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dc.contributor.authorRenehan, Andrew G
dc.contributor.authorPainter, John E
dc.contributor.authorO'Halloran, Domhnall J
dc.contributor.authorAtkin, Wendy S
dc.contributor.authorPotten, Christopher S
dc.contributor.authorO'Dwyer, Sarah T
dc.contributor.authorShalet, Stephen M
dc.date.accessioned2009-11-23T11:16:21Z
dc.date.available2009-11-23T11:16:21Z
dc.date.issued2000-09
dc.identifier.citationCirculating insulin-like growth factor II and colorectal adenomas. 2000, 85 (9):3402-8 J. Clin. Endocrinol. Metab.en
dc.identifier.issn0021-972X
dc.identifier.pmid10999841
dc.identifier.doi10.1210/jc.85.9.3402
dc.identifier.urihttp://hdl.handle.net/10541/86663
dc.description.abstractCirculating insulin-like growth factor I (IGF-I) and IGF-binding protein-3 (IGFBP-3) may be risk factors for the development of colorectal cancer. On the other hand, IGF-II and IGFBP-2 are overexpressed in colorectal carcinomas. These contrasting backgrounds led us to investigate the relationship between serum IGF-I, IGF-II, IGFBP-2, and IGFBP-3 and the presence of colorectal adenomas, known precursors of colorectal carcinoma, in 345 volunteers attending a screening flexible sigmoidoscopy trial (entry criteria: healthy, aged 55-64 yr). The most striking finding was an elevated mean serum IGF-II in individuals with adenomas (n = 52) compared with controls (mean difference, 139 ng/mL; 95% confidence intervals, 82, 196; P < 0.0001). Logistic regression adjusting for confounding factors confirmed the significant association between IGF-II and adenoma occurrence (P < 0.0001) and revealed an additional positive association with serum IGFBP-2 (P < 0.0001). However, there was no association found between either serum IGF-I and/or IGFBP-3 and the presence of adenomas. Additionally, in 31 individuals with adenomas in whom levels were determined pre- and postpolypectomy, there was a significant fall in mean IGF-II (P < 0.001) and IGFBP-2 (P < 0.001) after adenoma removal, but no difference in IGF-II and IGFBP-2 concentrations between repeated samples in 20 individuals without adenomas. Immunohistochemical studies demonstrated IGF-II expression in 83% of all adenomas, which contrasted with absent expression in normal colonic expression and hyperplastic polyps. This study has shown for the first time that serum IGF-II may be a tumor marker in individuals with colorectal adenomas. Further studies are needed to validate these relationships in larger populations, including individuals undergoing colonoscopy.
dc.language.isoenen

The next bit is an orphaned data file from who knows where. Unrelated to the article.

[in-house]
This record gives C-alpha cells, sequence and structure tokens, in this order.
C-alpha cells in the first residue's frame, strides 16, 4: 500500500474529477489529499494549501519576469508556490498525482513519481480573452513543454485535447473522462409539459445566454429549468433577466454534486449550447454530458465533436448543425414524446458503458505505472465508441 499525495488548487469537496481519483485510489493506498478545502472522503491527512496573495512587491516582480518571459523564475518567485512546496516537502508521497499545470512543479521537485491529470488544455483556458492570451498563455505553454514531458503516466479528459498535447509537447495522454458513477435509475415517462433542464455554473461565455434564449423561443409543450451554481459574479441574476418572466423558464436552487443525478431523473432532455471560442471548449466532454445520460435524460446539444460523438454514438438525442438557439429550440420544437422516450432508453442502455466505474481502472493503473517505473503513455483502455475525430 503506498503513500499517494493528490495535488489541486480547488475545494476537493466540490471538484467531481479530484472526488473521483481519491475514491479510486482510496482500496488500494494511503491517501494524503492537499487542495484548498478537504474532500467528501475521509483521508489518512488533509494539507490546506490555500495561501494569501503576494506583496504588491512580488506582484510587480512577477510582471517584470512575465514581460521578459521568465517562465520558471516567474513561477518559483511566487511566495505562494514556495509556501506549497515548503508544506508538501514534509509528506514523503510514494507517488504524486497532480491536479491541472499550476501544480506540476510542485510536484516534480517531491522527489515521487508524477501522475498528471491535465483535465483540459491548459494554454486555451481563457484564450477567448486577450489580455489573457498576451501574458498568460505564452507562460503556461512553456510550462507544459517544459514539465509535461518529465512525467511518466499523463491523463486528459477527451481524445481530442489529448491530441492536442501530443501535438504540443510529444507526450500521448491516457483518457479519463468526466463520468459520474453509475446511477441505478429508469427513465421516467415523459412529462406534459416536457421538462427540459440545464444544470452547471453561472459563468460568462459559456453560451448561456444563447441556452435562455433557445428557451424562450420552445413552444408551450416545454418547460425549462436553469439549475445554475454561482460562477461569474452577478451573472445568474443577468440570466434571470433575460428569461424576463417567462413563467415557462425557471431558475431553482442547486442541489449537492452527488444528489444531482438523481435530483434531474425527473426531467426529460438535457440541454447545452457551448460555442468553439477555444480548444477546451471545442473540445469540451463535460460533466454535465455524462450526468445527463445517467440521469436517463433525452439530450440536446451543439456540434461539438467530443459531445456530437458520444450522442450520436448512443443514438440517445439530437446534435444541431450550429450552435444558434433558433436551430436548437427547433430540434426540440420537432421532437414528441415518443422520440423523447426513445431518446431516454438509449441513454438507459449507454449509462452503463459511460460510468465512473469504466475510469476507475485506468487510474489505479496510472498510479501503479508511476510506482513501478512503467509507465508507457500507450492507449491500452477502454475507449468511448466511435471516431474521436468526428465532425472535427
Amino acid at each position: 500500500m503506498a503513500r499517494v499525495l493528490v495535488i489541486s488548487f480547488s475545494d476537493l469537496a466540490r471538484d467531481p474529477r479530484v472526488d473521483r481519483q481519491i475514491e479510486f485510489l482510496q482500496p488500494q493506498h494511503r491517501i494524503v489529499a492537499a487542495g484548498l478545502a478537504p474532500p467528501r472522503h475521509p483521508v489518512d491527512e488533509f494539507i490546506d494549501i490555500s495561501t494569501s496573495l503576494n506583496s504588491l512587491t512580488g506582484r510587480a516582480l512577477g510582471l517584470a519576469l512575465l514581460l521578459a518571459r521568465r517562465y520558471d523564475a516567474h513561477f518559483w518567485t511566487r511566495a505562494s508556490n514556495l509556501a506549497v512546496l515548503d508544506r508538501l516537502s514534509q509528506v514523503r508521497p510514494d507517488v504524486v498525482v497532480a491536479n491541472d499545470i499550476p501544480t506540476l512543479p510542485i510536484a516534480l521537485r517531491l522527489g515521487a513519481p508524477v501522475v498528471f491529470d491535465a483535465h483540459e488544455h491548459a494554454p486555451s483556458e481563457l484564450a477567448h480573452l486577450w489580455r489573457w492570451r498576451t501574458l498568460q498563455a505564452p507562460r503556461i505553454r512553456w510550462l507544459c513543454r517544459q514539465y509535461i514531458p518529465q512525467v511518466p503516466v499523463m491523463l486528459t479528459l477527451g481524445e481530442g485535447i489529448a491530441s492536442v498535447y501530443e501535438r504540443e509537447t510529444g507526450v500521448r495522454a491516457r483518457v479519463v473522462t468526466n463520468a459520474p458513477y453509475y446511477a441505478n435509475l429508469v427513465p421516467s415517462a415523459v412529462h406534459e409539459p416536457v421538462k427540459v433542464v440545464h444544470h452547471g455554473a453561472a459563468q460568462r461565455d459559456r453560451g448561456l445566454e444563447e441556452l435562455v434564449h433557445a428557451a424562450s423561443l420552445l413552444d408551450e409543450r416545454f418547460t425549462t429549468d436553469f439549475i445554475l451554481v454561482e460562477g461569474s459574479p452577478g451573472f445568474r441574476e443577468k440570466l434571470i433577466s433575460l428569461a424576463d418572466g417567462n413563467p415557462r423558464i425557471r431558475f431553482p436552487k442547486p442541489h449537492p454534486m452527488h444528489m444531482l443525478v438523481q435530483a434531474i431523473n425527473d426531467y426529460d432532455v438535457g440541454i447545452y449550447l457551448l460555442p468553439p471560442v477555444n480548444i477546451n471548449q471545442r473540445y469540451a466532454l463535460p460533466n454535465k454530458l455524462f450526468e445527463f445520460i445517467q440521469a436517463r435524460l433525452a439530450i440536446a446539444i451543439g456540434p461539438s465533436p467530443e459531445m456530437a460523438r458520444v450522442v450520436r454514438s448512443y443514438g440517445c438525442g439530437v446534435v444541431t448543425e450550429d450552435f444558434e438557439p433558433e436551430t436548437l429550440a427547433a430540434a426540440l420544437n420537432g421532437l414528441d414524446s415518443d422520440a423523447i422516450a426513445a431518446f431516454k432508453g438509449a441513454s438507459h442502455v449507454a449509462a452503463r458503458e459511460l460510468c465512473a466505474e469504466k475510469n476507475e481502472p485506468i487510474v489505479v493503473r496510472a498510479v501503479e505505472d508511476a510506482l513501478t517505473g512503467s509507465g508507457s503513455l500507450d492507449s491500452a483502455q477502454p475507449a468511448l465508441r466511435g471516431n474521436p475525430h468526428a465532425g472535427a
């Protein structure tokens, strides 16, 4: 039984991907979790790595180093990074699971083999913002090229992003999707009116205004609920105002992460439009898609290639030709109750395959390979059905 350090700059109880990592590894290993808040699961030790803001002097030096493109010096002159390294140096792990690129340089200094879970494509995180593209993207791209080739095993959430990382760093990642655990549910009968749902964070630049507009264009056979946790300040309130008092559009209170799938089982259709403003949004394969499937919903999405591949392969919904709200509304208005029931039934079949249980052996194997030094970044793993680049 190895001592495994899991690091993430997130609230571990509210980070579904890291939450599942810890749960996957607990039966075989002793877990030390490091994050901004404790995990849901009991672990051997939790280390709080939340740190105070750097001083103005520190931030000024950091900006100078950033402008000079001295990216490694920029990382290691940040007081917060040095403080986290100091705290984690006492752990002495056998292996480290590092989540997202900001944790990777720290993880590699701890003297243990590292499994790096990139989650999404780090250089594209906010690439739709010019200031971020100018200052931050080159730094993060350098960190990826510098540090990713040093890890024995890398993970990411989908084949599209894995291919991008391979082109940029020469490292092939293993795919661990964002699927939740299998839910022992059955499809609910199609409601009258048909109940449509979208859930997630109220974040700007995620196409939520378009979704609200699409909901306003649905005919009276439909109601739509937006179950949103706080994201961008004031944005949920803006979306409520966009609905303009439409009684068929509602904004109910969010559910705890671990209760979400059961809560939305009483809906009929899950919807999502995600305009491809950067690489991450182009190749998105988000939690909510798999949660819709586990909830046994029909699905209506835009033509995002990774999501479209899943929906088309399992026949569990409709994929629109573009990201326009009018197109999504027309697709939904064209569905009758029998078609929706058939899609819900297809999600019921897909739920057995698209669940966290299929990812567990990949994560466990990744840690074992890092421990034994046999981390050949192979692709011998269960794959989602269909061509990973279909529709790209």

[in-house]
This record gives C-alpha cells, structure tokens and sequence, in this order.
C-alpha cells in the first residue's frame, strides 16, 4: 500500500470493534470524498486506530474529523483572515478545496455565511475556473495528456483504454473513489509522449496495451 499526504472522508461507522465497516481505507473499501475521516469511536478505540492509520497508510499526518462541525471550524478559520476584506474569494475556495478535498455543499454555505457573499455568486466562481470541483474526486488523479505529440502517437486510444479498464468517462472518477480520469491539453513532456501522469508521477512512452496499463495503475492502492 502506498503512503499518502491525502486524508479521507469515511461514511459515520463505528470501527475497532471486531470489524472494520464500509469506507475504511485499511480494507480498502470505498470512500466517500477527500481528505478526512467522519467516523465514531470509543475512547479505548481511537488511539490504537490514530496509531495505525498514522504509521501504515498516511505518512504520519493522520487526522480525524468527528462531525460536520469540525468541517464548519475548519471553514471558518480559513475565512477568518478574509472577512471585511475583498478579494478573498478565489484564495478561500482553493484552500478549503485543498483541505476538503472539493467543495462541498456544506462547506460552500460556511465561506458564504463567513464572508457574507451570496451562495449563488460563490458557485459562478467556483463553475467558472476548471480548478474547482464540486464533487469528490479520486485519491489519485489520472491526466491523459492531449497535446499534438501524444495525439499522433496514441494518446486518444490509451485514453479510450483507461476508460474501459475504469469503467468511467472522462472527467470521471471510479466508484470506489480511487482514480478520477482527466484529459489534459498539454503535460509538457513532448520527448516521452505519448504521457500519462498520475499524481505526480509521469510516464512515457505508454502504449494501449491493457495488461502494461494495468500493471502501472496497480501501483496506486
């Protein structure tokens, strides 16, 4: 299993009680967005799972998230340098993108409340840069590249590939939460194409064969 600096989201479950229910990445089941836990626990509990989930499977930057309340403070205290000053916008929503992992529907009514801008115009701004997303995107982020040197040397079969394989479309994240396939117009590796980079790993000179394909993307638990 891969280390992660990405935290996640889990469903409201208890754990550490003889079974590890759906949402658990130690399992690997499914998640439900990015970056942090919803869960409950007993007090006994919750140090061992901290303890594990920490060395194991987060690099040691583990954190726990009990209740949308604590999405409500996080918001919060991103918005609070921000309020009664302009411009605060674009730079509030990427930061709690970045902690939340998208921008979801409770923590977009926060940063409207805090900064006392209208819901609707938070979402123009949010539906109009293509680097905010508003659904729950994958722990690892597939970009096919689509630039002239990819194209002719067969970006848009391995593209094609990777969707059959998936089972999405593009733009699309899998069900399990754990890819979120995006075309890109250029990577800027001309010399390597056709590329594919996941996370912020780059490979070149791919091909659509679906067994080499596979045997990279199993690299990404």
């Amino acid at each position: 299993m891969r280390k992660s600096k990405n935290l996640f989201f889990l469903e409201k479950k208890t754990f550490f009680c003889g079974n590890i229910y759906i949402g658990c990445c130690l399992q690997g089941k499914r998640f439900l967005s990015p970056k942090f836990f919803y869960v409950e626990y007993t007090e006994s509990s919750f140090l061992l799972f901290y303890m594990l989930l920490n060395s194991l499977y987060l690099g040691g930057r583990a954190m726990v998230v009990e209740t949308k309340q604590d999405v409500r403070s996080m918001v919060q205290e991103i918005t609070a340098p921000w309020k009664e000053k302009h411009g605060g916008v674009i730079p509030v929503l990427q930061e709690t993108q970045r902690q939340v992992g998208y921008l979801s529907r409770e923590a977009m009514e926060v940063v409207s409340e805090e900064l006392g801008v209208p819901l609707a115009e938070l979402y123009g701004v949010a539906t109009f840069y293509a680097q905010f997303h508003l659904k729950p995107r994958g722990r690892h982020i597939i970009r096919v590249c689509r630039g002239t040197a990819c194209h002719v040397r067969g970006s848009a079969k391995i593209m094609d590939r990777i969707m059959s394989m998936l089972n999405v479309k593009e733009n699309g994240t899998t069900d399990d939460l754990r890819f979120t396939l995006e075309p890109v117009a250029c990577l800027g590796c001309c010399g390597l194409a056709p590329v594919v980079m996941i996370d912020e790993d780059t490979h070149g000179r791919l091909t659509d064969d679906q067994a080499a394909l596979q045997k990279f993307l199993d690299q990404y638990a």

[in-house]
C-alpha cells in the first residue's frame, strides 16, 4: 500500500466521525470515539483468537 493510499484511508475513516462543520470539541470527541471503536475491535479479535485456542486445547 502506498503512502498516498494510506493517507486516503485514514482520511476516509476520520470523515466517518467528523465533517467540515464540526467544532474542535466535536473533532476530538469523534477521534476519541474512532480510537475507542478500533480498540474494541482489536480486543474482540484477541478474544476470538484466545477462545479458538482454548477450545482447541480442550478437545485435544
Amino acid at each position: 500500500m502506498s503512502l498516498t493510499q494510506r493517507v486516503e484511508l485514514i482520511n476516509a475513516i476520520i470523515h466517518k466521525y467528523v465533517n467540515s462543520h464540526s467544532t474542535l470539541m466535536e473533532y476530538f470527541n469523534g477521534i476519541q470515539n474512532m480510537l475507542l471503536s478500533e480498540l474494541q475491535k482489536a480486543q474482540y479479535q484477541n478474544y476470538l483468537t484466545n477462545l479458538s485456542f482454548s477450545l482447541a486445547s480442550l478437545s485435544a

dc.subjectColorectal Canceren
dc.subjectBiological Tumour Markersen
dc.subject.meshAdenoma
dc.subject.meshColorectal Neoplasms
dc.subject.meshFemale
dc.subject.meshHumans
dc.subject.meshImmunohistochemistry
dc.subject.meshInsulin-Like Growth Factor Binding Protein 2
dc.subject.meshInsulin-Like Growth Factor I
dc.subject.meshInsulin-Like Growth Factor II
dc.subject.meshMale
dc.subject.meshMiddle Aged
dc.subject.meshRegression Analysis
dc.subject.meshSigmoidoscopy
dc.subject.meshTumor Markers, Biological
dc.titleCirculating insulin-like growth factor II and colorectal adenomas.en
dc.typeArticleen
dc.contributor.departmentDepartment of Surgery, Christie Hospital National Health Service Trust, Manchester, United Kingdom.en
dc.identifier.journalThe Journal of Clinical Endocrinology and Metabolismen
html.description.abstractCirculating insulin-like growth factor I (IGF-I) and IGF-binding protein-3 (IGFBP-3) may be risk factors for the development of colorectal cancer. On the other hand, IGF-II and IGFBP-2 are overexpressed in colorectal carcinomas. These contrasting backgrounds led us to investigate the relationship between serum IGF-I, IGF-II, IGFBP-2, and IGFBP-3 and the presence of colorectal adenomas, known precursors of colorectal carcinoma, in 345 volunteers attending a screening flexible sigmoidoscopy trial (entry criteria: healthy, aged 55-64 yr). The most striking finding was an elevated mean serum IGF-II in individuals with adenomas (n = 52) compared with controls (mean difference, 139 ng/mL; 95% confidence intervals, 82, 196; P < 0.0001). Logistic regression adjusting for confounding factors confirmed the significant association between IGF-II and adenoma occurrence (P < 0.0001) and revealed an additional positive association with serum IGFBP-2 (P < 0.0001). However, there was no association found between either serum IGF-I and/or IGFBP-3 and the presence of adenomas. Additionally, in 31 individuals with adenomas in whom levels were determined pre- and postpolypectomy, there was a significant fall in mean IGF-II (P < 0.001) and IGFBP-2 (P < 0.001) after adenoma removal, but no difference in IGF-II and IGFBP-2 concentrations between repeated samples in 20 individuals without adenomas. Immunohistochemical studies demonstrated IGF-II expression in 83% of all adenomas, which contrasted with absent expression in normal colonic expression and hyperplastic polyps. This study has shown for the first time that serum IGF-II may be a tumor marker in individuals with colorectal adenomas. Further studies are needed to validate these relationships in larger populations, including individuals undergoing colonoscopy.


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